If you're not familiar with legal education, you might think I was exaggerating, or even joking -- but I'm not. It's as though we were teaching graduate students in, say, 17th century English literature, and we had them read only edited, "bowdlerized" versions of Milton's work -- hey, you don't really need to read Book II of Paradise Lost to get the "important stuff," and it'll just confuse you if you do.

Students do, it's true, get exposure to complete, unedited opinions when they're doing research -- for papers, or for law review-type assignments, or the like. But except for one class (typically) on "Research & Writing," they are expected to do that work entirely on their own, without any real help from people (like their professors) who actually know how to do it. Sink, or swim. Many sink.

I've now been doing this for 3 semesters, in two different classes (Intro to IP and Copyright Law), and while assessing the effectiveness of something like this is very difficult, here's my take on how the experiment has been going. I'd give it somewhere between a B and a B+. Good, but could be better. I'm pretty sure I'm on the right track, and that the basic idea is a good one, though I'm not entirely certain yet that my implementation is as good as it should be.

I'm (pretty) certain that, by the end of the semester, (pretty much all of) the students are a lot better at being able to sit down and read a case through and extract meaning from it. They are, at least, not nearly as terrified of the the task as they are at the start of the semester -- a good thing. They even start to take for granted their ability to do that -- a very good thing; by the last few classes, they no longer find it odd that we can have a pretty intelligent discussion about trademark law based just upon their having read three or four of the key cases.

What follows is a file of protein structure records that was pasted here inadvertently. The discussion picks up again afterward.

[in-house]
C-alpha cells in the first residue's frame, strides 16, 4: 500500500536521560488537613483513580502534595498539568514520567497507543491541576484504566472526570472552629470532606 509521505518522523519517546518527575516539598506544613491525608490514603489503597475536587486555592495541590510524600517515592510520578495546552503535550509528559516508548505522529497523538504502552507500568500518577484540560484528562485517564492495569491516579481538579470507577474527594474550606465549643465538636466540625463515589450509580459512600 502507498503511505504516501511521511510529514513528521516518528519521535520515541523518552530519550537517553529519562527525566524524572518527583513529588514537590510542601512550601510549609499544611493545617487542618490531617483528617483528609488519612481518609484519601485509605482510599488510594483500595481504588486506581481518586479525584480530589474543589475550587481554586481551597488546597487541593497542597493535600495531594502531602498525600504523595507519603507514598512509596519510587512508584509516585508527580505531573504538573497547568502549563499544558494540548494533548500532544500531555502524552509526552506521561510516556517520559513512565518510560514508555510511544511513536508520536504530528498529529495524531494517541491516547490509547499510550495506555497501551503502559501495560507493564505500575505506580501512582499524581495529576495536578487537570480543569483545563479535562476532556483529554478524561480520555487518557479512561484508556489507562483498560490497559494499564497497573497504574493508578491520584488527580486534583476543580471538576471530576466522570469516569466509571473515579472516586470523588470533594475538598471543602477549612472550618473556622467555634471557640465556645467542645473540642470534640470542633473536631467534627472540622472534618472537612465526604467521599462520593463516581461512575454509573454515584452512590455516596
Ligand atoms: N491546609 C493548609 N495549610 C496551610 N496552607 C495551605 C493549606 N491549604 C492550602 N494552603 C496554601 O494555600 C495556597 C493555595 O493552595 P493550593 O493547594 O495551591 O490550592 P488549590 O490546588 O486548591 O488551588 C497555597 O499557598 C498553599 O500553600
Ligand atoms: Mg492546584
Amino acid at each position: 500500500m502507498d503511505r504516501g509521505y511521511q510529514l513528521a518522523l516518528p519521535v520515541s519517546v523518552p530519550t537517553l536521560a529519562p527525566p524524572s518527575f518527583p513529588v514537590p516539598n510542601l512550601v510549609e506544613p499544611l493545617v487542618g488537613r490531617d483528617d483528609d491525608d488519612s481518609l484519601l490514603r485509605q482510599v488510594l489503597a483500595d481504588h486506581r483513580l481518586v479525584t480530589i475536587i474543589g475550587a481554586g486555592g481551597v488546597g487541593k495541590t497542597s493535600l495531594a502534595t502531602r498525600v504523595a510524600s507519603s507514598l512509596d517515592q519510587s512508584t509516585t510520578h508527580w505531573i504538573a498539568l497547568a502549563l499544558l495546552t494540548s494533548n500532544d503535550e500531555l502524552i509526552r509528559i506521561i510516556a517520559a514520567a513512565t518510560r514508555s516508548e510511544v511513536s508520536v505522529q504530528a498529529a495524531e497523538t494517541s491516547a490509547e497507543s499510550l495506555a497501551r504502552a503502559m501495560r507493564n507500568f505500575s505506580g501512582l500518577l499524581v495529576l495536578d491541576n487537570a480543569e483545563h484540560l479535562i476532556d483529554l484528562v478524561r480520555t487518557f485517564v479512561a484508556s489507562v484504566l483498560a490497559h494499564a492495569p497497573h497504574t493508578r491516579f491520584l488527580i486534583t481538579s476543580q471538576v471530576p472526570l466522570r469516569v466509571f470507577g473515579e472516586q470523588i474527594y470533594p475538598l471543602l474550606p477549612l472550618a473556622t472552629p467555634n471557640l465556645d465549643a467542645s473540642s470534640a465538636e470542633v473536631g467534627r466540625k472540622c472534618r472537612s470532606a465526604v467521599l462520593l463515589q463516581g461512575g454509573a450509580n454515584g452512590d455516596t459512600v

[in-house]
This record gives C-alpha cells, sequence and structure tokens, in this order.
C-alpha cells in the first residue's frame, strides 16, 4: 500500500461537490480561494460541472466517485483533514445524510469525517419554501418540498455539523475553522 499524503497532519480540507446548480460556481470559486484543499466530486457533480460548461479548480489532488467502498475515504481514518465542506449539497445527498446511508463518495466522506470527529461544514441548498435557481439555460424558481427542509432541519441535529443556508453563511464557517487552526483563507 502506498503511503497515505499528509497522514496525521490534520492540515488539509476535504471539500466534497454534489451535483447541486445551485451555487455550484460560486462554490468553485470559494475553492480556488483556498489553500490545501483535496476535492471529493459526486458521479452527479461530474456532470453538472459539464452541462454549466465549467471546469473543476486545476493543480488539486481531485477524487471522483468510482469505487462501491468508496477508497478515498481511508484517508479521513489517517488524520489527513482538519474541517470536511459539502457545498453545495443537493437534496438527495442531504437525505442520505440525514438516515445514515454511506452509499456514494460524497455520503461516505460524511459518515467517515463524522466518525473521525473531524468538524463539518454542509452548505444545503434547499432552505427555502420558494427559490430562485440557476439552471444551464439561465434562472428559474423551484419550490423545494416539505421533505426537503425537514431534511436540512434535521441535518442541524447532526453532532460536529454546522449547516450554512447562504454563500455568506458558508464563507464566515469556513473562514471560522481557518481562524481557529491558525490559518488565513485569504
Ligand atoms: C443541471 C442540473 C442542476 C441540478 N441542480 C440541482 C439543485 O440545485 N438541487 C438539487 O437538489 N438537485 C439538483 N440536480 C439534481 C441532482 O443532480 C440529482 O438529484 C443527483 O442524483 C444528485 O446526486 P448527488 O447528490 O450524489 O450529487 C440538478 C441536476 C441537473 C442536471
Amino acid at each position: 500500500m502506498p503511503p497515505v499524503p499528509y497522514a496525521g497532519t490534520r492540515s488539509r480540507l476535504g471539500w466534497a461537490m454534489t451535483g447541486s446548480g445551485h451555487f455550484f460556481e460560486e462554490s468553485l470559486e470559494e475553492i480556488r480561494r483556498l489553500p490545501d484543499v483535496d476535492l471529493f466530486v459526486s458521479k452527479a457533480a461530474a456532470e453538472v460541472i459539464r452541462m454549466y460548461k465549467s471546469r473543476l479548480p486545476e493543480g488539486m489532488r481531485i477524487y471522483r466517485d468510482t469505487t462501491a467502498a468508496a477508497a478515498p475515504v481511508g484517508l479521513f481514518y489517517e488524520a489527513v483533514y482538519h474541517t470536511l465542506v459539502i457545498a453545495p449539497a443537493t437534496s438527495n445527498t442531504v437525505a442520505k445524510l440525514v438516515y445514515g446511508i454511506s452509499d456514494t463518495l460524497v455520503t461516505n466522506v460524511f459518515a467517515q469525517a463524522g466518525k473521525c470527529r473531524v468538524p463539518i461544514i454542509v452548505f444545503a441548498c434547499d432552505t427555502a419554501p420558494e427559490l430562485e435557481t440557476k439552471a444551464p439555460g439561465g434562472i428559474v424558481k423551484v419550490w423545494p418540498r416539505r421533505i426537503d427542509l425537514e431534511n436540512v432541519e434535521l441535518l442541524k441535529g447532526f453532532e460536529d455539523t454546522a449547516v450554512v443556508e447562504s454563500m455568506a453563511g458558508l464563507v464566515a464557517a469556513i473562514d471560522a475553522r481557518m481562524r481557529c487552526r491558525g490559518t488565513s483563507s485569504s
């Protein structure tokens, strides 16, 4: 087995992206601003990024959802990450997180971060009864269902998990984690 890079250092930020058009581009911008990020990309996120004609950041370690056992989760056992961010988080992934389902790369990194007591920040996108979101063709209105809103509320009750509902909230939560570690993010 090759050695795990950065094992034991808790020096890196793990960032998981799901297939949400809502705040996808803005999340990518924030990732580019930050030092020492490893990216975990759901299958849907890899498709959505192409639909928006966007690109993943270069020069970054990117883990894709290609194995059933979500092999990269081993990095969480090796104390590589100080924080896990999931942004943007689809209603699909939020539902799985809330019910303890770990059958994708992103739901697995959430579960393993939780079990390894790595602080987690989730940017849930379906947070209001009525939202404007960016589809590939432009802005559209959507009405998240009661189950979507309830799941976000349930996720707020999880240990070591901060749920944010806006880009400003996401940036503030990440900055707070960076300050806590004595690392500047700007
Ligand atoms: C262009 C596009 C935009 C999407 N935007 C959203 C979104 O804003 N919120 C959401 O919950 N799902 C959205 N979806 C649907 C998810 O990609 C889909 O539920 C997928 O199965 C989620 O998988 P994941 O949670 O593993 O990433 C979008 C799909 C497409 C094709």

I'm also pretty certain that they've gotten better at managing their own confusion and ignorance -- something I regard as one of the truly critical skills a lawyer needs to develop. You never know all that you need to know, in the law -- "it depends" is always the correct answer, to every question. You never have enough facts, and you never know all you need to know about the law. Never. So being a good lawyer means knowing what you know, and knowing what you don't know, and where the line is. So it's a good thing for students to see that while they don't understand what's going on in some parts of KSR v Teleflex -- nobody understands what's going on in some parts of KSR v. Teleflex -- they can still extract lots and lots of useful information about patent law from the opinion. Know what you know, and know what you don't know.